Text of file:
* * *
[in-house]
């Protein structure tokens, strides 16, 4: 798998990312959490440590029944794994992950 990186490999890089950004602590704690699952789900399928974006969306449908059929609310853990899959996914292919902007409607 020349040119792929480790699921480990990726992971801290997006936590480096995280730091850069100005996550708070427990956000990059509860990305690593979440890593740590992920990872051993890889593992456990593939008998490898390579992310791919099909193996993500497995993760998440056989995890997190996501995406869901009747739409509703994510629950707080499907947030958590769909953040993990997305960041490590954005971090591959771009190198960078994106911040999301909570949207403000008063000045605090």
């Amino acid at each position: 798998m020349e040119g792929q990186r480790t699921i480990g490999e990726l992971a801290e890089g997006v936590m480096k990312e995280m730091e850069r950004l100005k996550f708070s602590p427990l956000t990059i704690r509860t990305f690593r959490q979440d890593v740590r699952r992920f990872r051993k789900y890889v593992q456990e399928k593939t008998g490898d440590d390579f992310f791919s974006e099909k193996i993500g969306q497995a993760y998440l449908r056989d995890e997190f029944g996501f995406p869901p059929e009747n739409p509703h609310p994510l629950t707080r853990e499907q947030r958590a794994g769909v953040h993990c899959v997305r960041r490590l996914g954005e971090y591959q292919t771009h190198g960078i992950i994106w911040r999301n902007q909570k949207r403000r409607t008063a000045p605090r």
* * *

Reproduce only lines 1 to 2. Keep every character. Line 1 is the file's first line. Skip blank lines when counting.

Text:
[in-house]
């Protein structure tokens, strides 16, 4: 798998990312959490440590029944794994992950 990186490999890089950004602590704690699952789900399928974006969306449908059929609310853990899959996914292919902007409607 020349040119792929480790699921480990990726992971801290997006936590480096995280730091850069100005996550708070427990956000990059509860990305690593979440890593740590992920990872051993890889593992456990593939008998490898390579992310791919099909193996993500497995993760998440056989995890997190996501995406869901009747739409509703994510629950707080499907947030958590769909953040993990997305960041490590954005971090591959771009190198960078994106911040999301909570949207403000008063000045605090």